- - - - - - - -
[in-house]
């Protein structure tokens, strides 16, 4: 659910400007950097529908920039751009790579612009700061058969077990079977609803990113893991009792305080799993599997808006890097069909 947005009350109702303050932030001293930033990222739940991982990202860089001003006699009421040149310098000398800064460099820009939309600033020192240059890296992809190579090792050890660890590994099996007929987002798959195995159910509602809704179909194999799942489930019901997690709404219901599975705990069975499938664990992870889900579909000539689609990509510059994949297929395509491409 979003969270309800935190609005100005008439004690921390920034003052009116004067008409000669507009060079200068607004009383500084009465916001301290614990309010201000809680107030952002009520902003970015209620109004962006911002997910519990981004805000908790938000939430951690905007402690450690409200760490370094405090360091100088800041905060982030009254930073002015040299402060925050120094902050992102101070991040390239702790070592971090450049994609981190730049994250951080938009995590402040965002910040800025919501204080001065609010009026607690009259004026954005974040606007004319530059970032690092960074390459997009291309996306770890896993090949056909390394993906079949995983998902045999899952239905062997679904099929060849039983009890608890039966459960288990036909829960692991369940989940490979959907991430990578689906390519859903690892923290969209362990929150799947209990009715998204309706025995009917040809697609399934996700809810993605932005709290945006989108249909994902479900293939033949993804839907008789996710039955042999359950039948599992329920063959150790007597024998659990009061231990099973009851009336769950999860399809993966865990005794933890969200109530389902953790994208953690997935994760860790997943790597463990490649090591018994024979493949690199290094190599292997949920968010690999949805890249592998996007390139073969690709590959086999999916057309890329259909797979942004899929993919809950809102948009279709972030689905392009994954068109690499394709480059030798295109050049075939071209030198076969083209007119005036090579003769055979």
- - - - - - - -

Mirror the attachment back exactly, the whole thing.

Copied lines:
[in-house]
């Protein structure tokens, strides 16, 4: 659910400007950097529908920039751009790579612009700061058969077990079977609803990113893991009792305080799993599997808006890097069909 947005009350109702303050932030001293930033990222739940991982990202860089001003006699009421040149310098000398800064460099820009939309600033020192240059890296992809190579090792050890660890590994099996007929987002798959195995159910509602809704179909194999799942489930019901997690709404219901599975705990069975499938664990992870889900579909000539689609990509510059994949297929395509491409 979003969270309800935190609005100005008439004690921390920034003052009116004067008409000669507009060079200068607004009383500084009465916001301290614990309010201000809680107030952002009520902003970015209620109004962006911002997910519990981004805000908790938000939430951690905007402690450690409200760490370094405090360091100088800041905060982030009254930073002015040299402060925050120094902050992102101070991040390239702790070592971090450049994609981190730049994250951080938009995590402040965002910040800025919501204080001065609010009026607690009259004026954005974040606007004319530059970032690092960074390459997009291309996306770890896993090949056909390394993906079949995983998902045999899952239905062997679904099929060849039983009890608890039966459960288990036909829960692991369940989940490979959907991430990578689906390519859903690892923290969209362990929150799947209990009715998204309706025995009917040809697609399934996700809810993605932005709290945006989108249909994902479900293939033949993804839907008789996710039955042999359950039948599992329920063959150790007597024998659990009061231990099973009851009336769950999860399809993966865990005794933890969200109530389902953790994208953690997935994760860790997943790597463990490649090591018994024979493949690199290094190599292997949920968010690999949805890249592998996007390139073969690709590959086999999916057309890329259909797979942004899929993919809950809102948009279709972030689905392009994954068109690499394709480059030798295109050049075939071209030198076969083209007119005036090579003769055979």